To the north of Tharsis, the densely reddish dark patch still prevailed from Ascraeus L to Mareotis L. MURAKAMI (Mk) judged that it passed the CM when he observed at ω =104°W on 1 May. The same result by Mn on the day. As repeatedly reported, there existed a dark band which started from Nilokeras, and passed the dark patch and went up to Memnonia to make a shadowy patch. The dark band however is not uniform in intensity: Nilokeras is dark but Lunae L is normal or fainter (made of a few curved scratches), and there is a gap between Lunae L and the dark patch. As also be reported, the area to the west of M Acidalium was largely reddish shadowy, as observed by IWASAKI (Iw) on 4 May at ω =076°W etc. Among the region Alba and Tempe looked lighter. On 1 May, as observed by Mn, Alba appeared less light than Tempe from ω =075°W to ω =094°W, but after ω =124°W, Alba became lighter, perhaps by a reflection of the level surface (see the preceding issue). On the R-light CCD by Ak, Alba and Tempe were both light on 1 May at ω =126°W, and also Alba is seen through G at ω =140°W. As well as Alba, Tempe is not atmospheric: NAKAJIMA (Nj) saw Tempe surface- like dull light on 4 May at ω =064°W and so on. Ak shows that Tempe is more shadowy through B light than R light on 4 May at ω =090°W. Iw didn't feel Tempe on 5 May at ω =058°W. The morning Tempe, however, looked to be covered by a hazy core; as checked on 10 May at ω =002°W and 011°W by Mn, and on 11 May at ω =004°W by Nj etc. It can also be said to be seen on the B-light CCD by Ak on 10 May at ω =022°W.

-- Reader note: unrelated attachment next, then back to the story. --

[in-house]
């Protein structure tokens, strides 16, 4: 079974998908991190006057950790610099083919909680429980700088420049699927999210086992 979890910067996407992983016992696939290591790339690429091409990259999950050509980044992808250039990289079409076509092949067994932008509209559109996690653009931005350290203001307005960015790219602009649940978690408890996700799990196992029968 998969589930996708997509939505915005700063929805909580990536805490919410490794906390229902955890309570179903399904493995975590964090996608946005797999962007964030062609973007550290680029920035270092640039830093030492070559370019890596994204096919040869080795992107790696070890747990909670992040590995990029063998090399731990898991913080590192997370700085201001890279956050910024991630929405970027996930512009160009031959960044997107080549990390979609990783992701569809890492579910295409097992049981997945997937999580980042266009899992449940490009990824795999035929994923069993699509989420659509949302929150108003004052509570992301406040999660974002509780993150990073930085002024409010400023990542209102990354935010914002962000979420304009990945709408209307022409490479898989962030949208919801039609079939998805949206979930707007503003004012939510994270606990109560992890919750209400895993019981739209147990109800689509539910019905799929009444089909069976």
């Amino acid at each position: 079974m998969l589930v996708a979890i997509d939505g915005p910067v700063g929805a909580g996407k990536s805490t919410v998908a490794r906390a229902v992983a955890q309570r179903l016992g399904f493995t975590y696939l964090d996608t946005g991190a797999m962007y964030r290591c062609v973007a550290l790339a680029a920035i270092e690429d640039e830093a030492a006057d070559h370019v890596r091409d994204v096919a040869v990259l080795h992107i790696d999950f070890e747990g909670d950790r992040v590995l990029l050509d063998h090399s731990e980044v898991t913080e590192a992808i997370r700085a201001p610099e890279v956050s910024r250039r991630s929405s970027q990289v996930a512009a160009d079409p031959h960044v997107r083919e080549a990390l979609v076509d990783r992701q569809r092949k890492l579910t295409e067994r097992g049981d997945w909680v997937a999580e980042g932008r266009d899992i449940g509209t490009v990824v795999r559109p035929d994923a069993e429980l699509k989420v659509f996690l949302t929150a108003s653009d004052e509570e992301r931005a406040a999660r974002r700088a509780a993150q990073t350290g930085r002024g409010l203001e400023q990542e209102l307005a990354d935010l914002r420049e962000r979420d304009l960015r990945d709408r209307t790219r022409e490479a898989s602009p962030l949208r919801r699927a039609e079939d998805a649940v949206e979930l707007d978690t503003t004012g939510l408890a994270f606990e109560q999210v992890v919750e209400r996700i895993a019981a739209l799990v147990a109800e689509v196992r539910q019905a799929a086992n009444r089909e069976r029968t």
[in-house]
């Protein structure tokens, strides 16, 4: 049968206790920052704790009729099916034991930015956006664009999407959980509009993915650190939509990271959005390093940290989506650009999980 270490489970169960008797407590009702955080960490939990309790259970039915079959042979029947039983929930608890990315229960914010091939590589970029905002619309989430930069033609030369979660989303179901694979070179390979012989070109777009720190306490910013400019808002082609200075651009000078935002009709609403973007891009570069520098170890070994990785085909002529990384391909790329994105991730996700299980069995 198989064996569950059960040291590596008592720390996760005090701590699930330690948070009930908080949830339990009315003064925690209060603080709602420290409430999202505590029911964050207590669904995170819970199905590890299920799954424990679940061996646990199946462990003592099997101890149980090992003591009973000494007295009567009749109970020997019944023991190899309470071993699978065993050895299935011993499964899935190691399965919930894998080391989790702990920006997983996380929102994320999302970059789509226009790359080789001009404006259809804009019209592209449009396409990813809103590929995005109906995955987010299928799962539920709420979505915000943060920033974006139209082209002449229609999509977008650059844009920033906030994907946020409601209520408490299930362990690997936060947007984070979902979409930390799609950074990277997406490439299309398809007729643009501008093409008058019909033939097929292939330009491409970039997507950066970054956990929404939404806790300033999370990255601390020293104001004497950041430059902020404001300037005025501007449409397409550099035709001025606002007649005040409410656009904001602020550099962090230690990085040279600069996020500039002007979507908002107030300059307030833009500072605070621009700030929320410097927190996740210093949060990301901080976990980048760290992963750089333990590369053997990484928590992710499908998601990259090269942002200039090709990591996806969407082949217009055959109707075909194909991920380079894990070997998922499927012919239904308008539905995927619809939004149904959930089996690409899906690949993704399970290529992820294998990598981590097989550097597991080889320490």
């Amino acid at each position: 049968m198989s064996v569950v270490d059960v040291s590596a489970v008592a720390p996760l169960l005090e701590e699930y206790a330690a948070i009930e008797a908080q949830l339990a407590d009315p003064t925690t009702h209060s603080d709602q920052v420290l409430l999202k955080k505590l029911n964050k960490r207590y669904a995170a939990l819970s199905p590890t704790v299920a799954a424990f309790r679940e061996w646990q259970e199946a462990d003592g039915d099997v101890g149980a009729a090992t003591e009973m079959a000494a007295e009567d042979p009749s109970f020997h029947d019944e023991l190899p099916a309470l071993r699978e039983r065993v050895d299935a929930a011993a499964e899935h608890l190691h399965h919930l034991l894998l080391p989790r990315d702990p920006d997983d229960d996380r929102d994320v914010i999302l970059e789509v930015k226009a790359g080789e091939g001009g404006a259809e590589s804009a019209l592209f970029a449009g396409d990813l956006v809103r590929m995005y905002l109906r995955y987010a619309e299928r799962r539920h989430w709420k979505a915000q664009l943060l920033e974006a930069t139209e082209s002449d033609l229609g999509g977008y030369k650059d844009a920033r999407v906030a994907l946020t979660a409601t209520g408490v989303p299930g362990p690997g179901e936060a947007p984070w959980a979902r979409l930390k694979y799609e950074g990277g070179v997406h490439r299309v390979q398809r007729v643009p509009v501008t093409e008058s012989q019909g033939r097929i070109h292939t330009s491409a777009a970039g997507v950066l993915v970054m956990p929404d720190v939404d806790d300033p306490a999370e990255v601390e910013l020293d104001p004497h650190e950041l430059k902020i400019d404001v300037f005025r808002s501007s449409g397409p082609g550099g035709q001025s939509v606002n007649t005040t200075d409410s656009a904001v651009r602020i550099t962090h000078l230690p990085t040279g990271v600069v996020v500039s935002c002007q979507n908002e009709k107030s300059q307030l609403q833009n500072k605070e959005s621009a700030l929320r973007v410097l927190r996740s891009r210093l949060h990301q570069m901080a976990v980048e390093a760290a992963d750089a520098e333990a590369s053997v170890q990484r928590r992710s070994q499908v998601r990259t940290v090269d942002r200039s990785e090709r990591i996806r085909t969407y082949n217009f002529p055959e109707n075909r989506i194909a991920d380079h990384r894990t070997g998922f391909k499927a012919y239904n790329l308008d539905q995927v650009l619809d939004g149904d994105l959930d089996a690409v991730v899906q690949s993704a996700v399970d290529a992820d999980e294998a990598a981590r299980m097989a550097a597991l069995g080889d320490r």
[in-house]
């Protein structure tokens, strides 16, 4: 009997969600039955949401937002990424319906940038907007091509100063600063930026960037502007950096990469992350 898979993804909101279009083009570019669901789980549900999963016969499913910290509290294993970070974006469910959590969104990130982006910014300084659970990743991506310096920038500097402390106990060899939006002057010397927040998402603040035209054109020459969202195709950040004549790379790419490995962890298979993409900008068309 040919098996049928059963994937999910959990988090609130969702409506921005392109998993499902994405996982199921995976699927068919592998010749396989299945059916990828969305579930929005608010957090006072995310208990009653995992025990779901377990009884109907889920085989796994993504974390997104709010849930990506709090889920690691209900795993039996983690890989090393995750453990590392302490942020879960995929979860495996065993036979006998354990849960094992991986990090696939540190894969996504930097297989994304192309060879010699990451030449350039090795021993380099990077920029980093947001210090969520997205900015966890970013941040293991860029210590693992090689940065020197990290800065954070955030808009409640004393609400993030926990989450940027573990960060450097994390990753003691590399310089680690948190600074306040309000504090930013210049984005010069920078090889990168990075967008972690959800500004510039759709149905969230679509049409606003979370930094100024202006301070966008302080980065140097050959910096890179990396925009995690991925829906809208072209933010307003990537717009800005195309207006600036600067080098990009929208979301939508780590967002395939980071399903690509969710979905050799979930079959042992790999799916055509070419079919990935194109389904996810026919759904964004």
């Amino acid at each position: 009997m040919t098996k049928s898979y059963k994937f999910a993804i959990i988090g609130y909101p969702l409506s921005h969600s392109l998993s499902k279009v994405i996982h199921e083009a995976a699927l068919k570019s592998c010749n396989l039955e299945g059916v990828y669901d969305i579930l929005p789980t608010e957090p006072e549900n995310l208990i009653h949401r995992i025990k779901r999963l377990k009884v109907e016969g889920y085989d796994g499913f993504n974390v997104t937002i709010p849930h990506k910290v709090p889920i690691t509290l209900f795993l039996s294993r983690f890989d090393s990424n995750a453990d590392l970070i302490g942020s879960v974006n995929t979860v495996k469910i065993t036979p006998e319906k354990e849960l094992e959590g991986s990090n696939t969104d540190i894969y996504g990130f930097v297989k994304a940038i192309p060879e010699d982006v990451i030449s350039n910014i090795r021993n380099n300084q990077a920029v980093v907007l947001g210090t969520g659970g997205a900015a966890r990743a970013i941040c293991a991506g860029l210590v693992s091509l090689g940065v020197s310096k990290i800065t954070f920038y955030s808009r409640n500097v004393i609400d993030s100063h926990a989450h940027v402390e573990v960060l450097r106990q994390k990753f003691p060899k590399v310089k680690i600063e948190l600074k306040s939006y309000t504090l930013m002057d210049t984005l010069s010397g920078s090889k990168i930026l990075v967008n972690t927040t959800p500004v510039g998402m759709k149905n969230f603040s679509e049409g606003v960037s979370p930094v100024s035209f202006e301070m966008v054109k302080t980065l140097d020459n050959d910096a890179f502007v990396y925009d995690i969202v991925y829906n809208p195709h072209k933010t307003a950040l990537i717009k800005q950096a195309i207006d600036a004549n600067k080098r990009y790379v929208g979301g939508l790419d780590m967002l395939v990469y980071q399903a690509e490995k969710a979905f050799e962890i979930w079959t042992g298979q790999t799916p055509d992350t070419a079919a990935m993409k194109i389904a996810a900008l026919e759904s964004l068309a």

Mare Acidalium also looked to remain unchanged. The northern part was darker as well, and separated from the much darker Hyperboreus L. ISHADOH (Id) observed again that the bottom of M Acidalium was connected by two cannals with Hyperboreus L on 12 May at ω =034°W; This was also checked earlier by him on 30 Mar at ω =069°W and so on. The preceding one must be Iaxartes. As observed by GROSS (HGr) and QUARRA (GQr) in a previous case (when 101°Ls: see #189 p2070) the slit was spotted by a limb bright patch, but this time it was not conspicuous (on 1 May and 5 May). To the south of Tanais there was witnessed another dark segment by Mn on 1 May at ω = 075°W and on 5 May at ω =062°W/082°W. Deuteronilus was also apparent this time as observed by Mn on 10 May at ω =002°W and by Id on 14 May at ω =351°W.